When the Blake brothers, 20-year-old Prestley and 18-year-old Curtis, opened their first Friendly ice cream shop in 1935, the Massachusetts siblings had no idea how difficult it could be to do business with family. Their company saw great success and expansion in the '50s and '60s, and by 1979 they were ready to sell. The Hershey Foods Corp. purchased Friendly, but nine years later the ice cream chain was sold to Tennessee Foods, who changed its name to Friendly's. These deals all seemed to be acceptable to both brothers, but in 2007, when Friendly's announced that it had hired Goldman Sachs to help it explore another possible sale, younger brother Curtis had had enough.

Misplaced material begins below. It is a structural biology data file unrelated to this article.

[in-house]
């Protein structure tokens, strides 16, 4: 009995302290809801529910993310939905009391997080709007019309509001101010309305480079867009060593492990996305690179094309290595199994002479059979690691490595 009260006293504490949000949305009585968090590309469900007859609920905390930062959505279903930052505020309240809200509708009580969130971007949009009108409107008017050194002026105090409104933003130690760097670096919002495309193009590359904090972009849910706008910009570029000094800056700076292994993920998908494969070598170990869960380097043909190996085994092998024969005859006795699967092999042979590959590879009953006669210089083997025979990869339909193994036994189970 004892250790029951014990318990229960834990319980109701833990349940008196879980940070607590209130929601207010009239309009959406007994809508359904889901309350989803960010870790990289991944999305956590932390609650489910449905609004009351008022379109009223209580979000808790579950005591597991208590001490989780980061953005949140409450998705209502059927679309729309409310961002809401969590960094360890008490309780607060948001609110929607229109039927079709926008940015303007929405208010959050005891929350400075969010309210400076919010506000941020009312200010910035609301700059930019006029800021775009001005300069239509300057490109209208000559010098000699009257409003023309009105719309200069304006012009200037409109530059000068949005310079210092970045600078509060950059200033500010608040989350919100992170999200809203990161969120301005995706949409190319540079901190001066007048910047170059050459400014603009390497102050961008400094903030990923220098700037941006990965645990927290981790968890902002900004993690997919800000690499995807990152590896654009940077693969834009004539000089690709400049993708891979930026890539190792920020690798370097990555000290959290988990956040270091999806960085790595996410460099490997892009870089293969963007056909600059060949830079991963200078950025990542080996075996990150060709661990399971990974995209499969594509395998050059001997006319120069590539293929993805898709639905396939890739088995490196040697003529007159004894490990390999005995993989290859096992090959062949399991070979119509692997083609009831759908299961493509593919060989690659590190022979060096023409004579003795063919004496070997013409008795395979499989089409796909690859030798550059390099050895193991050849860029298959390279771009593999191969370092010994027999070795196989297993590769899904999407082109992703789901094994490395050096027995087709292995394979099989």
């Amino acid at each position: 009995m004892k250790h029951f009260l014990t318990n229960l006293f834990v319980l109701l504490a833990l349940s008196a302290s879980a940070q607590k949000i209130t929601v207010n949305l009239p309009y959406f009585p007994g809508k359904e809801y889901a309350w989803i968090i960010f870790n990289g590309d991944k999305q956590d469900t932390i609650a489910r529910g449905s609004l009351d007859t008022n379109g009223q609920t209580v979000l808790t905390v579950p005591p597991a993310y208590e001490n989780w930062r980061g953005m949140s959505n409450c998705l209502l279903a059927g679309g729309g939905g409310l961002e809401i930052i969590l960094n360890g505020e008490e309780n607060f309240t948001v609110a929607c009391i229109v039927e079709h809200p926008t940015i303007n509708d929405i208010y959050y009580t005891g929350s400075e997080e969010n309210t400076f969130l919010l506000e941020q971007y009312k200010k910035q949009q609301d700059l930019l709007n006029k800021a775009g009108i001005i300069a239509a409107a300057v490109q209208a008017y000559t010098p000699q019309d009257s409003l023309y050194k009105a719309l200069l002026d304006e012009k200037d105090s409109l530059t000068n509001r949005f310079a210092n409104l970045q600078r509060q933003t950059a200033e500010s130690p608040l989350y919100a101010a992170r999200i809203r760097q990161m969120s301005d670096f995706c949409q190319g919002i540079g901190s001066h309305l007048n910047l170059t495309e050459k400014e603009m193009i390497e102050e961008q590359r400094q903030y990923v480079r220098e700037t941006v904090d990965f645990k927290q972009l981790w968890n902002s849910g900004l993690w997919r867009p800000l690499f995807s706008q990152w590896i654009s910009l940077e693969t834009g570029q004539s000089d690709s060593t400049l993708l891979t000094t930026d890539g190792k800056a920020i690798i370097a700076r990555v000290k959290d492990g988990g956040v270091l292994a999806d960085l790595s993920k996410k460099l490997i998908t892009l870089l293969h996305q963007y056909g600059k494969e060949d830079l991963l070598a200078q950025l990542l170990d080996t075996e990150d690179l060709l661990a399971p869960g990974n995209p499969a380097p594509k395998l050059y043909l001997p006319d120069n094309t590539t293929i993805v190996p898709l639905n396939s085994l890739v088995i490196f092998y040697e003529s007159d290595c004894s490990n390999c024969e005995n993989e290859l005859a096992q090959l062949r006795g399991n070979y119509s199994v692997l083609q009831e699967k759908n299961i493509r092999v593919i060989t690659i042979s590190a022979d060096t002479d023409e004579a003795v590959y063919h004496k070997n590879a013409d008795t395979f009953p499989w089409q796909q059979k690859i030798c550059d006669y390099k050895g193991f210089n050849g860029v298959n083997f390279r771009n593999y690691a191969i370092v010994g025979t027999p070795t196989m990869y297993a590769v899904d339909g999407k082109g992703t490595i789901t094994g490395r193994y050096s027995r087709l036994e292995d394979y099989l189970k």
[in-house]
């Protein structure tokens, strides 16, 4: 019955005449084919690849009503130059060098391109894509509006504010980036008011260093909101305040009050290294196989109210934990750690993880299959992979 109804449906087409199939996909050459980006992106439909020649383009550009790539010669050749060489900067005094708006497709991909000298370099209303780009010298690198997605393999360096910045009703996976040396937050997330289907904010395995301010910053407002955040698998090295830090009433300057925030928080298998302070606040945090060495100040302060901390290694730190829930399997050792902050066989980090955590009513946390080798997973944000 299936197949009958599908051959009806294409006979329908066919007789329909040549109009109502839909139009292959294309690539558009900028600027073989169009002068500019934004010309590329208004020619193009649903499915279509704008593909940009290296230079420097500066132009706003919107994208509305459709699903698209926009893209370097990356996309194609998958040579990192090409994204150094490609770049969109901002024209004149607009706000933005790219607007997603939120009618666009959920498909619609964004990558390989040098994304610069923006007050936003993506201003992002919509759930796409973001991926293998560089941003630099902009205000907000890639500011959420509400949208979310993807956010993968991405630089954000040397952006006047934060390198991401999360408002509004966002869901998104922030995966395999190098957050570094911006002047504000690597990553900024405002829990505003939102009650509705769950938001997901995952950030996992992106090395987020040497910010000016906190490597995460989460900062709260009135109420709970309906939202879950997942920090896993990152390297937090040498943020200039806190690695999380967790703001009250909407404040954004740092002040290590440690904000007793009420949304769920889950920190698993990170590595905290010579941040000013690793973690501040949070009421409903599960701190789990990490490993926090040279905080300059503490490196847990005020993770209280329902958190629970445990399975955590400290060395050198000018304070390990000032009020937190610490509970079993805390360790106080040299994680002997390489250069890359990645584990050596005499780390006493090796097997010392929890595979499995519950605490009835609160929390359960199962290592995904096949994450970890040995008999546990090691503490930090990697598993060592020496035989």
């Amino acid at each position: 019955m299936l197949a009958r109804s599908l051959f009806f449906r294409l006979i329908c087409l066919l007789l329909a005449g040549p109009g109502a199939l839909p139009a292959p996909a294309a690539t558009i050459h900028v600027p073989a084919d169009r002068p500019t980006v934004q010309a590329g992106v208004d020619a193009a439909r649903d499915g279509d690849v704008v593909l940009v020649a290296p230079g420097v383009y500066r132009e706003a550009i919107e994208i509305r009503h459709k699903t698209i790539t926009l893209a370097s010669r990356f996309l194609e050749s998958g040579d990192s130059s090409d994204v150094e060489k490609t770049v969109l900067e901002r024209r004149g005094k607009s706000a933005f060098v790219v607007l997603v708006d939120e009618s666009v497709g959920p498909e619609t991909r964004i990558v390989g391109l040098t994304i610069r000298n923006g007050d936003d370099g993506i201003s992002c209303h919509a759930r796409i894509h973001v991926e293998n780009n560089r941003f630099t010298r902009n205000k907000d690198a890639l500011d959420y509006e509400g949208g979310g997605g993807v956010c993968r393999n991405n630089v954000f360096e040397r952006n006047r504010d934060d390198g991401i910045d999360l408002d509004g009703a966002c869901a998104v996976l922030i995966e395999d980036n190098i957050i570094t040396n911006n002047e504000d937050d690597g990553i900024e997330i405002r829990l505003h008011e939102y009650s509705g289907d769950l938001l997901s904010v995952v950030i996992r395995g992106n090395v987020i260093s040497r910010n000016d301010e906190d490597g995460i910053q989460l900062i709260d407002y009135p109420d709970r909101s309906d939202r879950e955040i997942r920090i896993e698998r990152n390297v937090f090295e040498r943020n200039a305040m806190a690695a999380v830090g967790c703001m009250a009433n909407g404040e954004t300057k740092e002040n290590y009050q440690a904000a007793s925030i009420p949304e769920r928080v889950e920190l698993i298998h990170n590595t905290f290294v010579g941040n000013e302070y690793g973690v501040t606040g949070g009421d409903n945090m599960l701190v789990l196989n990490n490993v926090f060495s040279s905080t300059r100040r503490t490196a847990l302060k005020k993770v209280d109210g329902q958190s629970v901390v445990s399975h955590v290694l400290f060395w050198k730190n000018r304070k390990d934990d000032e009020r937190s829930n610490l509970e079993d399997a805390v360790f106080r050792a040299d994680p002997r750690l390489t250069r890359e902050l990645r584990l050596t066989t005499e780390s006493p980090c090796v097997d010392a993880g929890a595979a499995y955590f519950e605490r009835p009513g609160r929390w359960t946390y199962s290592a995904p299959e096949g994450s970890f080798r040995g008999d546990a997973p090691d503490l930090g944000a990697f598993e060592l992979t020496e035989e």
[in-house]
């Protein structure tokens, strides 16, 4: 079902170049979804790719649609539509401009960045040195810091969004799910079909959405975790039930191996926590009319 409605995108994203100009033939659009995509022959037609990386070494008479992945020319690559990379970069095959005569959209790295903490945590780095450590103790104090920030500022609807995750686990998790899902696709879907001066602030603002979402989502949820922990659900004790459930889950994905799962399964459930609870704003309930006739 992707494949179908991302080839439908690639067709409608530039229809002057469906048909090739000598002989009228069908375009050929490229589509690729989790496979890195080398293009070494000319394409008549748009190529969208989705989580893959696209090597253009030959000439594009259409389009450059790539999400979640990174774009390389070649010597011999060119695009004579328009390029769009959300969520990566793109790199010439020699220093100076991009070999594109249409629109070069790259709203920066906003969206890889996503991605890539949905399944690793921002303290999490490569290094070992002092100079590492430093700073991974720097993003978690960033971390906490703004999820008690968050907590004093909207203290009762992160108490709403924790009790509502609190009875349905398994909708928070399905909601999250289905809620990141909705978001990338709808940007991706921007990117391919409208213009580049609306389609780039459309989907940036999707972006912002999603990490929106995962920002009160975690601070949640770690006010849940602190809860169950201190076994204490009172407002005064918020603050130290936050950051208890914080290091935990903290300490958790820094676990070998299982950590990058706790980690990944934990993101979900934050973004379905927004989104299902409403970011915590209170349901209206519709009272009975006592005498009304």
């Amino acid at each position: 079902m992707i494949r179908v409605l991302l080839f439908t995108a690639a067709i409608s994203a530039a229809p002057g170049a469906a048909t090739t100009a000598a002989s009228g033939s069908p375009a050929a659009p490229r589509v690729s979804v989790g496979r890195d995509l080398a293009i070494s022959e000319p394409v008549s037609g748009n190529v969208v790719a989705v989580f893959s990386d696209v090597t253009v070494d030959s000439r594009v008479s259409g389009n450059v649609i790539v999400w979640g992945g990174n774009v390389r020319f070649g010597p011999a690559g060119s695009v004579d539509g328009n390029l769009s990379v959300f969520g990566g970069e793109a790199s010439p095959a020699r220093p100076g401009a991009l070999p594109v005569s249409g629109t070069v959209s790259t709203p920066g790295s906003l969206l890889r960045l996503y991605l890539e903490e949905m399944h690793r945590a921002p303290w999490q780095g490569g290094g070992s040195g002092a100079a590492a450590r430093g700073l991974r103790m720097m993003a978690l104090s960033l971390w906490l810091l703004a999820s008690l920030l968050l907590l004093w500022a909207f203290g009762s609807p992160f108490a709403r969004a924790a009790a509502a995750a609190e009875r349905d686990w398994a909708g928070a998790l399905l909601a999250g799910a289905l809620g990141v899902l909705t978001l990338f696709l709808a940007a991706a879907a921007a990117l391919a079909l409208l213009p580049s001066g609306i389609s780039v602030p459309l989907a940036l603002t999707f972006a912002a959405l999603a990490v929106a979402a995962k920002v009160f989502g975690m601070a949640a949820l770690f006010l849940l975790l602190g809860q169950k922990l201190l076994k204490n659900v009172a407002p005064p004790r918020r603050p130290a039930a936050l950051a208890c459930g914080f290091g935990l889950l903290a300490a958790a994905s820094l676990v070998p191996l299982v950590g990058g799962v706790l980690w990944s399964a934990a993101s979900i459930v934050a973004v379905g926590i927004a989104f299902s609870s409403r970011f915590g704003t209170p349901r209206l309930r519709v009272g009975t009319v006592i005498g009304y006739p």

He wrote a letter to his older brother Prestley, who still held 13% of the company, asking him on behalf of Friendly's management not to allow another sale. "Our company is now in a very precarious position," wrote Curtis. "You alone are now in the position to control the entire future." Prestley responded publicly, telling the Boston Globe: "I'm sorry my brother isn't with me on this, but I'm going to keep going because I know I'm right." And with that Friendly's was sold for $337 million to the private investment firm, Sun Capital Partners. It has been said the brothers regret business came between them. In the same Globe article, Curtis wrote of the sad ending to their story: "I'm very disappointed. He was my best friend for 85 years. It would have been a nice story if we ended up best friends for our entire life."